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Butterflies and Praying Mantids

Updated: Jun 9, 2021

Every year Declan (age 13) and Aidan (age 11) of plot 35 raise painted lady butterflies and praying mantises. This started one year as a birthday gift, and has become an annual tradition.

We get mail-order butterfly larva and watch them develop into caterpillars and then form their chrysalises. When the butterflies emerge, we cut up orange slices to put in the butterfly house for them to feed on. Declan and Aidan enjoy watching the butterflies up close for a few days. We keep an eye on the weather to make sure that it will be above 60 degrees at night so our butterflies will survive outside. We also must be vigilant to keep our two cats away from the butterflies. When the weather is right, Declan and Aidan take the butterflies to the garden and release them in our plot. We hope that the butterflies can survive and continue to reproduce in the garden.

Two years ago, we added praying mantises to our beneficial insect routine. When we receive them in the mail, the mantids are still encases in an egg capsule called an ootheca. Female mantids lay their eggs every autumn, arranged in a spherical structure that looks like it is covered in leaves. There are anywhere from 50 to 500 eggs in each ootheca but only about .3% of those will survive to adulthood. After the mantids hatch, we release them pretty quickly to the garden. They are great escape artists and can get out of the insect enclosure we have for them and before you know it you could have a thousand tiny praying mantises all over your house. At the garden they will eat aphids, mosquitoes, and even lanternflies.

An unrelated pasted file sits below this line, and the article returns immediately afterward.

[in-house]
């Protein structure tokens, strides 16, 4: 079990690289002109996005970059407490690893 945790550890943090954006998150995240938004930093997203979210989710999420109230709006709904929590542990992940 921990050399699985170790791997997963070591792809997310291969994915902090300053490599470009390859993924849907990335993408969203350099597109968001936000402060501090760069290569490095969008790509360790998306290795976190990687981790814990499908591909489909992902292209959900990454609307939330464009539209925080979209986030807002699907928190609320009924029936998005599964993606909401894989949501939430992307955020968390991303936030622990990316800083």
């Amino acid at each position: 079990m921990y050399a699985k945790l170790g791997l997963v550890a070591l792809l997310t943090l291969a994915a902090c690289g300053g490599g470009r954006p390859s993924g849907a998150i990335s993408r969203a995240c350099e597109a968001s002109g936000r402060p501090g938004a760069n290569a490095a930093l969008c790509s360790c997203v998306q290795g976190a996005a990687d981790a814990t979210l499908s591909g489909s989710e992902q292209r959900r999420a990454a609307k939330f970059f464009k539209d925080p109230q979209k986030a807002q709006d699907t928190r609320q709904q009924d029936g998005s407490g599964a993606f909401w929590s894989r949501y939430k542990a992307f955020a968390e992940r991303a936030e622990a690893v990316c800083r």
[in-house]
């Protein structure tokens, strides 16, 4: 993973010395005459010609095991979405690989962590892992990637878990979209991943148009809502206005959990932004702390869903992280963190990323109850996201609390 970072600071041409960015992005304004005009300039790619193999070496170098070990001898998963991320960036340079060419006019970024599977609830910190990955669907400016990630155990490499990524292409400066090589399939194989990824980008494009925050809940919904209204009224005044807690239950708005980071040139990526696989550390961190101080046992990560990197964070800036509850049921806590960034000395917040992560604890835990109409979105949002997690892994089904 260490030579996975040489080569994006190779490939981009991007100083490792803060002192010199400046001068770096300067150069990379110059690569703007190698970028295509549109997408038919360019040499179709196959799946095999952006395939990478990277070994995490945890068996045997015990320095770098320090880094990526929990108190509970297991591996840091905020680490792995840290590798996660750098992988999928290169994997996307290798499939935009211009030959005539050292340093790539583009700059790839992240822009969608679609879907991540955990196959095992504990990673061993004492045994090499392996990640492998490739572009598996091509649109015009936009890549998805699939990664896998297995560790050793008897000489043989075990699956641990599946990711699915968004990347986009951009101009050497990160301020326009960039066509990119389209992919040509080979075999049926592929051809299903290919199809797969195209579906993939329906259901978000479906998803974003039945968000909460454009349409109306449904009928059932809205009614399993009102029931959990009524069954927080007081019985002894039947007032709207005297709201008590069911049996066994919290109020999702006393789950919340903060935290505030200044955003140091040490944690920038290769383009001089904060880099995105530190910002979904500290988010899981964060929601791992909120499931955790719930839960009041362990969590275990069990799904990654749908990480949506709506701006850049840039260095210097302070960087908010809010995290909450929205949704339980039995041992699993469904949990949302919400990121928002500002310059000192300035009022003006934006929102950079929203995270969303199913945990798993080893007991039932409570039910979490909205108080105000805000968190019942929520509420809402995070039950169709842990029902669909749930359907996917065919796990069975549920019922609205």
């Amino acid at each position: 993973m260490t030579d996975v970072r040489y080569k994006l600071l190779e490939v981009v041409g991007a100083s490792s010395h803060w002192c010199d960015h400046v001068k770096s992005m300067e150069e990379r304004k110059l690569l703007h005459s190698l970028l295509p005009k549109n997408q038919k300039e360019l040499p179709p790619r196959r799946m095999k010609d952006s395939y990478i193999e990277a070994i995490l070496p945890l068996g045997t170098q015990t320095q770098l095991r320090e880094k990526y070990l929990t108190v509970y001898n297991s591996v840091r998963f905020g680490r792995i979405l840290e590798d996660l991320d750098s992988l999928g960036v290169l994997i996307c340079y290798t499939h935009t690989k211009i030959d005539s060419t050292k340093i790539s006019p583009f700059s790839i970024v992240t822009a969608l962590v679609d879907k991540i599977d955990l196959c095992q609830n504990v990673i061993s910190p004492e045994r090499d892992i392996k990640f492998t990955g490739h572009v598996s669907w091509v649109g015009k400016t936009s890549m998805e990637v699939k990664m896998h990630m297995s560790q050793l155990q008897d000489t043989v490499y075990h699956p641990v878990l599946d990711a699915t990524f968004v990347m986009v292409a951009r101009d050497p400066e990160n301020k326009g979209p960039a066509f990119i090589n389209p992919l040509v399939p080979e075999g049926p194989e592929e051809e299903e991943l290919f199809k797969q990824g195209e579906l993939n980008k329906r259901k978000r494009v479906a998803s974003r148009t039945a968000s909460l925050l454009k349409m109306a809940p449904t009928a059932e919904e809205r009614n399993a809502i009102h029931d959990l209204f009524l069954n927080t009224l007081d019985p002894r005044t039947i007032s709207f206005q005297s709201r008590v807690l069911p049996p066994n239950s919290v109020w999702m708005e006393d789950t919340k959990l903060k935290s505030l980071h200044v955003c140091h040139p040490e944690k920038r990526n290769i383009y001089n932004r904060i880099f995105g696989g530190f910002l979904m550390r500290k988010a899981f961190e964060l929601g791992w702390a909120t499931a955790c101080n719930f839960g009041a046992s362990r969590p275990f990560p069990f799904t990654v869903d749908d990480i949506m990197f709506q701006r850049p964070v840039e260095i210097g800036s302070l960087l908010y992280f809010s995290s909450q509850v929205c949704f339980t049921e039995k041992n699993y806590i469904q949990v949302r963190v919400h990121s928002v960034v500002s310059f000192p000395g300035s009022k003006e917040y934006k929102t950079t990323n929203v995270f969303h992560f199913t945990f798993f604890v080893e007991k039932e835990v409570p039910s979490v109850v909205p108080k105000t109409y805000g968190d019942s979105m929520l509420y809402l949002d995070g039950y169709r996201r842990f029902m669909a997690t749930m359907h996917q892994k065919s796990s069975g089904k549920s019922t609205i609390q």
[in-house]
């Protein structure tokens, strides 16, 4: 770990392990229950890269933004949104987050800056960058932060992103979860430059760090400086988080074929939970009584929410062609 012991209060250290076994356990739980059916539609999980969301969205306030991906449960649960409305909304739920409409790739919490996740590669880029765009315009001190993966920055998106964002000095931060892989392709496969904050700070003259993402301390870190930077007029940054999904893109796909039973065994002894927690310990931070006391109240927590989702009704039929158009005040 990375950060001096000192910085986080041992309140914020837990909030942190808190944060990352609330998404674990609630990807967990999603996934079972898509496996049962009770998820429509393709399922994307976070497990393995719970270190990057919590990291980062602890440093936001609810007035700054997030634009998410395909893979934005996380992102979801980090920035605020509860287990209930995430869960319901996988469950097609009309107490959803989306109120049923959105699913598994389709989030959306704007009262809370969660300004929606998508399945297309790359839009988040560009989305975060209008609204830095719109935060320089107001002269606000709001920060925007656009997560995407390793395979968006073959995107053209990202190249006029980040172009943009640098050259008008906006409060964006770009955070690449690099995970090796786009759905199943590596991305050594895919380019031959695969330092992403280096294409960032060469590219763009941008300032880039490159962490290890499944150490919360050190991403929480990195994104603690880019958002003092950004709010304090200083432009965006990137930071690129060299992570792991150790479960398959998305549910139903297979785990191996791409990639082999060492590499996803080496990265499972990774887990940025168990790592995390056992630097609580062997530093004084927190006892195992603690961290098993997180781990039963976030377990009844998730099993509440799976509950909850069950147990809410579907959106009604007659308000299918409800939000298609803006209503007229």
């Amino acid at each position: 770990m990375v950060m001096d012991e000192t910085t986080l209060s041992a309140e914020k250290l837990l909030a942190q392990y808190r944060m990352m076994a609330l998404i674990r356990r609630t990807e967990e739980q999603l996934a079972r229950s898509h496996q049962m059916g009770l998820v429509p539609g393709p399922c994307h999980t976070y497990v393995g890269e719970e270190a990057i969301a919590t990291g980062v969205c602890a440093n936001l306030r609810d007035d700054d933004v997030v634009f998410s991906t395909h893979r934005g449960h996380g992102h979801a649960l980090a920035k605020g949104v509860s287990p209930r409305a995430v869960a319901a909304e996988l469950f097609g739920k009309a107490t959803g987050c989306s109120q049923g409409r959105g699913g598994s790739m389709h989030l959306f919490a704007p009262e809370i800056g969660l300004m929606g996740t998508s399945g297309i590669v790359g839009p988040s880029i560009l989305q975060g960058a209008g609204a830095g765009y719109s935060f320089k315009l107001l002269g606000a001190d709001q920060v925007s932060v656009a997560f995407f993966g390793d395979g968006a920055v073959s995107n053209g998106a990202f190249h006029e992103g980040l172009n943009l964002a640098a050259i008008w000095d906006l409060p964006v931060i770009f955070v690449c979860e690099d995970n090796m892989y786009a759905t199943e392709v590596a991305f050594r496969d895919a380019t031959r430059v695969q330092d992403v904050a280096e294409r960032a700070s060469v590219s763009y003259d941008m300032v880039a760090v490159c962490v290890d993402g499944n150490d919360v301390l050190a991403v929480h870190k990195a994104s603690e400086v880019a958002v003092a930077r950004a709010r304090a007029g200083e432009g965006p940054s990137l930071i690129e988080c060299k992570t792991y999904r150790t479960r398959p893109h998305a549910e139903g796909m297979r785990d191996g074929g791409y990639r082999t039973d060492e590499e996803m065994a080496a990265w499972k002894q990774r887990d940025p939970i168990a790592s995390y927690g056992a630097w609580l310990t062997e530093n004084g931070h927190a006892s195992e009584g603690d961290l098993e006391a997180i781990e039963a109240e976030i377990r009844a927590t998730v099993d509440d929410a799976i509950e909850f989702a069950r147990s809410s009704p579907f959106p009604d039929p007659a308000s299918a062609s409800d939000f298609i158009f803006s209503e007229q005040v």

After we release the butterflies and mantids into the garden, Declan and Aidan like looking for the rest of the summer to see if any have survived and are continuing their life cycle.

Stay tuned for an update on the butterflies and mantids emerging and released into the garden.

—Kate Kern Mundie

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